How Does Your Resume Look? 5 Tips for Changing the Way Your Resume Appears

If you’re looking for a new job, then it’s time to pay close attention to your resume. If you’re still using the same one you had four years ago, you’ll find it’s likely hiring managers and recruiters may not be paying attention. Your resume is the first way and the first time you’ll be able to make a first impression on those who have the ability to hire you.

When Was the Last Time You Updated Your Resume?

Some surveys find that up to 8% of those living in the U.S. cannot even remember the last time they looked at their resume. This is not a positive strategy for looking for a new job. It’s likely to result in a truly negative experience. Although you don’t have to update your resume every time you get a new assignment at work, it should be a habit to refresh it regularly. 

For those who travel and take frequent assignments, it can be challenging to update your resume if you don’t do it frequently. But, even if you’re in the same position for years at a time, you should look at your resume every 12 months to add new skills and experiences, certifications, and awards that you may have received in the past year. When left to the last minute, you will undoubtedly forget to add an important event.

Once the Content Is Finished, What About the Formatting?

A long time ago, in a galaxy far, far away, resumes were a single column down the center of the page in which the summary appeared at the top, education directly underneath, and your experience listed from current to past years listed beneath that. Today, hiring managers are sometimes making quick decisions about what resume they’ll even read by looking at the formatting. While judging a book by its cover is not the smartest way to hire the brightest employees, unfortunately, many hiring managers are presented with tens of resumes and most weed through the first ones quickly.

  • The look or appearance of your resume actually speaks to the formatting of the page, the font you use, and even the colors. Find examples online of the current format you can use for your content. Since many times your resume is delivered digitally, you may be able to afford to include some massive color portions. Get rid of any playful or unprofessional fonts, using only modern fonts you’ll find on current resume samples.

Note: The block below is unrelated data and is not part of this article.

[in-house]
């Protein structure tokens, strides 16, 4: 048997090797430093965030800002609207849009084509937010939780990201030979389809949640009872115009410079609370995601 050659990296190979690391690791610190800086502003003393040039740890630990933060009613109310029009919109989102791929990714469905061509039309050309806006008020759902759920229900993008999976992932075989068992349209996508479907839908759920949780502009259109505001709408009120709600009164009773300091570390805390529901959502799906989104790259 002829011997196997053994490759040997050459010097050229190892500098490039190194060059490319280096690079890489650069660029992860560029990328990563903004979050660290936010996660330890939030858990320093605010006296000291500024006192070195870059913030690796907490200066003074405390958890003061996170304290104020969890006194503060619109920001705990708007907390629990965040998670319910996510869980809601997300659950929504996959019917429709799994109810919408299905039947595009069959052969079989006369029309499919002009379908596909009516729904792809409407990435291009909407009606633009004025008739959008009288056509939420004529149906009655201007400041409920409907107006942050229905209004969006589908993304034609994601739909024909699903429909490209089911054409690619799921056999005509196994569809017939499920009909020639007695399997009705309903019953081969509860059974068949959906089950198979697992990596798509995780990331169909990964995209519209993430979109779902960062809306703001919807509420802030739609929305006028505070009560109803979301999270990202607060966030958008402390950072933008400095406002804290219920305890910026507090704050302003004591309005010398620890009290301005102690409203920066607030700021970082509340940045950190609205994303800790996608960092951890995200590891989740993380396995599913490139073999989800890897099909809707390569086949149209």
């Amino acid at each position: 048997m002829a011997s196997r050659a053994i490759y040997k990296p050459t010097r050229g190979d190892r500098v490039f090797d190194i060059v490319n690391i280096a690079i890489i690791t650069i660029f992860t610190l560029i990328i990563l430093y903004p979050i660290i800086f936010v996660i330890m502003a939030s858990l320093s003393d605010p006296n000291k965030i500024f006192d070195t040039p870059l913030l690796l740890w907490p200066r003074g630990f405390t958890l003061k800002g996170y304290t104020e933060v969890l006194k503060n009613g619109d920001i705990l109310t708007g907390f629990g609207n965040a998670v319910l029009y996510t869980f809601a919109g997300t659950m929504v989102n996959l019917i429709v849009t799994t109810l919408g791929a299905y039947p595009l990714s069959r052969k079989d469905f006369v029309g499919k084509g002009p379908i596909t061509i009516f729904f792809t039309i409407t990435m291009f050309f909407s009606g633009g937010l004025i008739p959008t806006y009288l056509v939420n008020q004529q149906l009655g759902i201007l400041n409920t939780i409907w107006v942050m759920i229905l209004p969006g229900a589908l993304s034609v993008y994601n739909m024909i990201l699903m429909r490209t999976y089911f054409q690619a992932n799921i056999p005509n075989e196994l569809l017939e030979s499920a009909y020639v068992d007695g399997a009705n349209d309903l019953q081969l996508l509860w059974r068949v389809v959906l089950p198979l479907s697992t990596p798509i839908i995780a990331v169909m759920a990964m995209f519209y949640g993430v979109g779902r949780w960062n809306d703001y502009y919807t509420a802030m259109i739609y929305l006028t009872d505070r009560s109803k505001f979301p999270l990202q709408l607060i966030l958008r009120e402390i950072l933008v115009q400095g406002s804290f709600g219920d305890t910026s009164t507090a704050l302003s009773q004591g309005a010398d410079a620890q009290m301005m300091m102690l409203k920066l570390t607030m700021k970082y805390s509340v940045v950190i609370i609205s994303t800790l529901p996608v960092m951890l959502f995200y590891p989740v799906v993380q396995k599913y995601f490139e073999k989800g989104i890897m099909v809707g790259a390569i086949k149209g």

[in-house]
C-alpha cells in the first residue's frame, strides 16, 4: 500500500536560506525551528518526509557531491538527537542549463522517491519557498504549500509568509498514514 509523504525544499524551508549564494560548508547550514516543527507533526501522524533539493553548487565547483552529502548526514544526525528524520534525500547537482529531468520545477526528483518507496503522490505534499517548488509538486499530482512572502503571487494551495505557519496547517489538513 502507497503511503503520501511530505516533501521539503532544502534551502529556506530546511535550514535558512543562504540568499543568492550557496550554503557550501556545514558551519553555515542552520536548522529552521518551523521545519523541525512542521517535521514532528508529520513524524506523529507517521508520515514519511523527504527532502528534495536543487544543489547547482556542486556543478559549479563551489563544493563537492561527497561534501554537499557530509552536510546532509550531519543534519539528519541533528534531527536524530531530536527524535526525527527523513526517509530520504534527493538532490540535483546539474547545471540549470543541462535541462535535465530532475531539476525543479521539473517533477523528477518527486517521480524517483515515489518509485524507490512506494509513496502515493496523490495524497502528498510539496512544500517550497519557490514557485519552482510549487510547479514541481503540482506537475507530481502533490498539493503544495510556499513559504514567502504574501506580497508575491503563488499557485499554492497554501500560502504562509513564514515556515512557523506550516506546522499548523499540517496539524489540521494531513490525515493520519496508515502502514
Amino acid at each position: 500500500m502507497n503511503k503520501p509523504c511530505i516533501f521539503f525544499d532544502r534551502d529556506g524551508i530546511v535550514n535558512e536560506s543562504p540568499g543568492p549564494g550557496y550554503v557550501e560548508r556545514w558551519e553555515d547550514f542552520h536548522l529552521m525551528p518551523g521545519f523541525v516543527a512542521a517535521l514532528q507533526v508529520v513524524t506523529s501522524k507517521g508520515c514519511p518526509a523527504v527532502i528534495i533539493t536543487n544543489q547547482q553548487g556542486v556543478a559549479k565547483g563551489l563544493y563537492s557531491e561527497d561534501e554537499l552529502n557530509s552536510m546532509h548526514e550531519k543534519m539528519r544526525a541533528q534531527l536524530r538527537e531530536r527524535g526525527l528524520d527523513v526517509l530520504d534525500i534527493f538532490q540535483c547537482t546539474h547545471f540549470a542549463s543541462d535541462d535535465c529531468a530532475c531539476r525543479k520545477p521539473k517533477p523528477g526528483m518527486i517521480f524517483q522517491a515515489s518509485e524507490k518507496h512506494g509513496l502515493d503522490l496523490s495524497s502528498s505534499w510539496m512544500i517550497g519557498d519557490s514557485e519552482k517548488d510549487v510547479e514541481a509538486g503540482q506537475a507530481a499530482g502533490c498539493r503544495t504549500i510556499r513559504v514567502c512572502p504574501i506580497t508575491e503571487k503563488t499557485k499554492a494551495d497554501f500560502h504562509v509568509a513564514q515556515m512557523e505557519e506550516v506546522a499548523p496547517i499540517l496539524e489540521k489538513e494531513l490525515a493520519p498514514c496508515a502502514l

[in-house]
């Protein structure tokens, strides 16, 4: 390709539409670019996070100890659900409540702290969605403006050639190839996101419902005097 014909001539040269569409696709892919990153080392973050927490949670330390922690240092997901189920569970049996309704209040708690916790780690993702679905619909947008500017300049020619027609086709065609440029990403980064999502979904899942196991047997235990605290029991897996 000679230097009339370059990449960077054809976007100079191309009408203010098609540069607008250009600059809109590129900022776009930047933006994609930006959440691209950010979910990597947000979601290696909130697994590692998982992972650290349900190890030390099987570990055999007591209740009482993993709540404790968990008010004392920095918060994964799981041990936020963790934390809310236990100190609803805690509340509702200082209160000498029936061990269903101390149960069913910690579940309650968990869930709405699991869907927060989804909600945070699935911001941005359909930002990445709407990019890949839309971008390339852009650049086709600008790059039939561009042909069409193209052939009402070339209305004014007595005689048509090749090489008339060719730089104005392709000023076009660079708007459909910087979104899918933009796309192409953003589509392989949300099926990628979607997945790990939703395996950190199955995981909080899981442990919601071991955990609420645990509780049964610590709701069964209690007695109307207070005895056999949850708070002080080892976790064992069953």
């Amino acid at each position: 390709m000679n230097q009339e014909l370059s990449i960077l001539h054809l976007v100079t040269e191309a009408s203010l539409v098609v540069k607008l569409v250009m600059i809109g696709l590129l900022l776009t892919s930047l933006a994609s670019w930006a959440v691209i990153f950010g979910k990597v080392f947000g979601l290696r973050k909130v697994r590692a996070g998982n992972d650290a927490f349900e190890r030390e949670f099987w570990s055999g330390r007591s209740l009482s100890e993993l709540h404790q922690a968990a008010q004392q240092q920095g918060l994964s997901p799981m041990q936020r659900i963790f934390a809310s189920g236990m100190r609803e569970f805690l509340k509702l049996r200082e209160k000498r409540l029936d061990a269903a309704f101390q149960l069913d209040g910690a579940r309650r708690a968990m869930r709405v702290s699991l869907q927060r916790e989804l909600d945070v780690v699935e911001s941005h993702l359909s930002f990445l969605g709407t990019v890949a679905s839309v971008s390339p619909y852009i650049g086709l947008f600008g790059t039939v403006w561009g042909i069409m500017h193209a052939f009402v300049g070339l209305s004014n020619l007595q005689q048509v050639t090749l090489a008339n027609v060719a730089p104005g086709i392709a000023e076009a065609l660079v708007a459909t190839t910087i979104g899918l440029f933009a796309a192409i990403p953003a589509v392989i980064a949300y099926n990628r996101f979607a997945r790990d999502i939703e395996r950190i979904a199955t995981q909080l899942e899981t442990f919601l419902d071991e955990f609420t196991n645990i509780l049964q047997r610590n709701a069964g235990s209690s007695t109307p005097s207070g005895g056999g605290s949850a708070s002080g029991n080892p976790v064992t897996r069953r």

• Lose the objective of your resume as it’s a potential red flag you’re not current in standards and practices. Instead, use a descriptive headline that reflects your experience and an opening summary that highlights your top selling points.
  • Lose any mention of outdated skills and terminology that may make you look like a dinosaur. Look through the resume for another formatting that pinpoints your experiences as being years old. Be sure to include a list of your soft skills or those that speak to your ability to work independently, on teams or in leadership positions.
  • Remove the snail mail from your resume as it is in your cover letter. Instead, boost your social profile by adding links to your LinkedIn account or any personal website or blog.
  • Toss any section that lists references or testimonials. In the first place, you don’t want to waste valuable real estate on the resume by offering something your hiring manager knows they will get at the end of the interview process. In the second place, checking references comes at the end of the hiring process and should not be used as a way to weed out potential candidates. When references are checked too early in the process, it may send an alert to your current boss that you’re looking for a new position.

Are You Ready to Have Your Resume Evaluated?

At Capital Healthcare Solutions, we will critique your resume and offer formatting suggestions so your resume can be found at the top of the pile. Contact our professional recruiters today, and let’s get started helping you find your dream job.

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